It's not clear whether the wrestlers named by the magazine are the same as those suspended, but the New York Daily News reported nine of the same names as clients of Signature Pharmacies.
Among the names tied to the alleged fraudulent drug prescriptions by both publications are Randy Orton, Adam "Edge" Copeland and Ken "Mr. Kennedy" Anderson. Also listed is Benoit, who was found to have elevated levels of the anabolic steroid testosterone in his bloodstream when he died, and Brian "Crush" Adams, who was found dead at home of unknown causes Aug. 13. Eddie Guerrero, another recently deceased star and close friend of Benoit, has also been tied to the online pharmacy.
The current WWE substance abuse "wellness" policy was introduced in February 2006, just months after Guerrero's death. The results of an initial "baseline" test of every wrestler did not result in punishment, under the policy. After that, any wrestler who fails a test for the first time gets hit with a 30-day suspension; a second failed test results in a 60-day suspension and a third positive test can result in termination.
David Black, the president of the Nashville, Tenn., laboratory that handles WWE's testing, told The New York Times that under the wellness program, wrestlers who have damaged their bodies because of steroids may receive therapeutic exemptions to use steroids to replace testosterone levels.
Wade Keller, founder of PWTorch.com, a professional wrestling Web site, said the WWE's decision to start publicly naming wrestlers who fail drug tests was a significant and much-needed step toward improved transparency.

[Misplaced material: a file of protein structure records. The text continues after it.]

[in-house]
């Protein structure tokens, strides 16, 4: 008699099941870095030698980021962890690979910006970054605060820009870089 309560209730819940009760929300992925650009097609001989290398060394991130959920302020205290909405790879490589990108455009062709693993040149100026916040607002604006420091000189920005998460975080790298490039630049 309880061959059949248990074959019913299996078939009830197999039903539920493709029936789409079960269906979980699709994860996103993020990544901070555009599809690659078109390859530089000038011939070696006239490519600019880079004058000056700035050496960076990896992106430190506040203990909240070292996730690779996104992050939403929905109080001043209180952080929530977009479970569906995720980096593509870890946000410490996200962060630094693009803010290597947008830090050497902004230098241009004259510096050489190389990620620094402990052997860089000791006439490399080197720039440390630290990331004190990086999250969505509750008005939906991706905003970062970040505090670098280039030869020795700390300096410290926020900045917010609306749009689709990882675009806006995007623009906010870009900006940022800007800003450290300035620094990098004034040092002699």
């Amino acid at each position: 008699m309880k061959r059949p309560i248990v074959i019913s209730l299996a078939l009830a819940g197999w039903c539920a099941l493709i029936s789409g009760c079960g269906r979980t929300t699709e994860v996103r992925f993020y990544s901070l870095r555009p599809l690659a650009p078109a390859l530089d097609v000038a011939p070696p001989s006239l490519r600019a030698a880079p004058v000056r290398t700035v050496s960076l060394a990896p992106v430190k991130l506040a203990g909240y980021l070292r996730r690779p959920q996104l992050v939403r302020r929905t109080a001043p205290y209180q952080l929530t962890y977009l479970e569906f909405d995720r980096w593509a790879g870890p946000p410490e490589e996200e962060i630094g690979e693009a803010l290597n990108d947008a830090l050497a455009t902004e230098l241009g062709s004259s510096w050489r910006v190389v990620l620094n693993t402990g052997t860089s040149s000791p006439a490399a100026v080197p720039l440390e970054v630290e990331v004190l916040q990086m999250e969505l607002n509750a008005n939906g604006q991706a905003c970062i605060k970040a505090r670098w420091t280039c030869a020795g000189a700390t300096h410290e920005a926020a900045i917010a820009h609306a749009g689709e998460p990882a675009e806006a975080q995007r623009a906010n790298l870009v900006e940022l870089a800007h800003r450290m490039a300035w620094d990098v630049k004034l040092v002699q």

"The decision to suspend 10 wrestlers or more doesn't solve everything, but it is the most bold step that Vince McMahon has taken and it shows that he is not playing [public relations] games or is at least getting serious," Keller told ABC News, adding that he thinks the policy change will help curb steroid usage. "There's the public shame factor of being the wrestler who's failed tests repeatedly."
McMahon, the WWE's operational face, was acquitted in 1994 of conspiracy charges tied to steroid distribution.
Keller said that already, it's clear that some wrestlers are starting to lose bulk, a trend he expects to continue as long as the spotlight remains trained on the entertainment-sport hybrid. He also said that because the WWE is not identifying the wrestlers, fans will be watching very closely for wrestlers who unexpectedly miss matches.
For wrestlers, the "cocktail of choice," Keller said, is a combination of human growth hormone, which the WWE does not test for, and smaller dosages of testosterone and insulin — a mixture that allows wrestlers to continue to stay big while not failing the league's drug tests.
From his perspective, pro wrestling needs to move away from the massive superhero builds associated with the sport to smaller, but equally athletic frames. It's an evolution, however, that Keller said is unlikely under McMahon's watch. "Doing that goes against the DNA of Vince McMahon, who loves the bodybuilding physique and always has."